#TasteCavite in Island Cove’s special “Taste Cavite” menu

Living in Rizal for almost a decade now, we seldom visit Cavite, let alone, go on a food trip in the province. So when Island Cove Hotel and Leisure Park in Kawit invited me to try their new menu, I was ecstatic to  give it a go! I am not really familiar with the specialties of the province but I was sure that it would not only taste good but colored with the Cavite’s rich heritage.  And this is precisely what Island Cove’s “Taste Cavite” menu would like to showcase to its patrons. Every Friday, Saturday, and Sunday starting November 18 and daily starting December 22, 2016, this special menu will be available at the hotel’s Fishing Village.

Island Cove Hotel and Leisure Park Fishing Village

So, are you ready to go on a virtual Cavite culinary tour with me? Let’s begin…


We start our tour of Cavite in Kawit where Island Cove is located. Mutya ng Cavite (Php 600) is the Pinoy version of bouillabaisse, as Executive Vill Purificacion explains. It’s originally from the old 7 Sisters Restaurant owned by the Sabater Family of Marulas, Kawit. The creamy soup consists of mussels, crab, clams, and shrimps. I totally understand how it became Island Cove Hotel and Leisure Park Managing Director, Gilbert Remulla’s personal favorite.

Pancit Kawit (better known as Pancit Pusit) is cooked in squid ink giving it a dark shade. It is then topped with squid rings, grated green mangoes, and scallions.

Pancit Kawit/Pancit Pusit (Php 450)

Pancit Kawit/Pancit Pusit(Php 450)

Another noodle dish from Kawit is the Pancit Puso that uses a combination of bihon and miki bihon noodles cooked in achuete with small slices of pork and thinky sliced green beans, carrots, cabbage, and thinly sliced banana blossom. I liked how it tasted because it is already cooked with vinegar, thus, there will be no need to add calamansi juice after.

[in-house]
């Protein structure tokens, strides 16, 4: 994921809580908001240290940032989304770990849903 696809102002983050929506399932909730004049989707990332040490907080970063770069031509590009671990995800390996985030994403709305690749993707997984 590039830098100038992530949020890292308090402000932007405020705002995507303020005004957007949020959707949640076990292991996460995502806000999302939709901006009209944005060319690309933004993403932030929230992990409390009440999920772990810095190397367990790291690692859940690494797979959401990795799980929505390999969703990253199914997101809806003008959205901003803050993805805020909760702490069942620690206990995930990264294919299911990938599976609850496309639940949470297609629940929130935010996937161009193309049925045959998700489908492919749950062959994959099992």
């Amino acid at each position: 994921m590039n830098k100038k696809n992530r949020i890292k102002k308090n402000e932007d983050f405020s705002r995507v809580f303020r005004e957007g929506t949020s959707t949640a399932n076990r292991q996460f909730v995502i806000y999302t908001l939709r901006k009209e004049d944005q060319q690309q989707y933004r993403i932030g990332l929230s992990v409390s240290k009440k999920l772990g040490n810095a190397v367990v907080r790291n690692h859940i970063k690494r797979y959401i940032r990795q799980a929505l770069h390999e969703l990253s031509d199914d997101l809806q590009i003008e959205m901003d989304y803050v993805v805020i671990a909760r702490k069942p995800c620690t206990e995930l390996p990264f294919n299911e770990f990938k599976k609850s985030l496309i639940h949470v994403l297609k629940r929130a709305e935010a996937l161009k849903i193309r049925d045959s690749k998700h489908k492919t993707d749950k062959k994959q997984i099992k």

Pancit with Puso ng Saging (Php 450)

Pancit with Puso ng Saging (Php 450)

Last dish on our visit to Kawit is the Afritadang Gulay na may Baboy. It’s stir-fried vegetable with sweet  potatoes, pechay, bell peppers, and sauteed pork. A hearty ulam that can be perfectly paired with rice.

Afritadang Gulay na may Baboy

Afritadang Gulay na may Baboy (Php 450)

Next, we go to Bacoor by tasting its specialty, the Tahong Chips. These are mussels that were dried, mixed with flour and spices, then deep-fried. I’ve tasted these before when a friend brought me a bag as pasalubong but, I must admit, Island Cove’s version tasted better especially when dipped in its special suka.


Tahong Chips (Php 200)

Meanwhile, Cavite City proves to be a foodie haven with four authentic Caviteño culinary delights. The funny-sounding Fried Lawlaw has become our group’s personal favorite because, like the tahong chips, it’s just like eating chicheria. Chef Vill said that the Lawlaw comes from the Herring family and it’s so hard to fillet the small fish that only one restaurant in the town has been doing it since 1800s.


Fried Lawlaw (Php 300)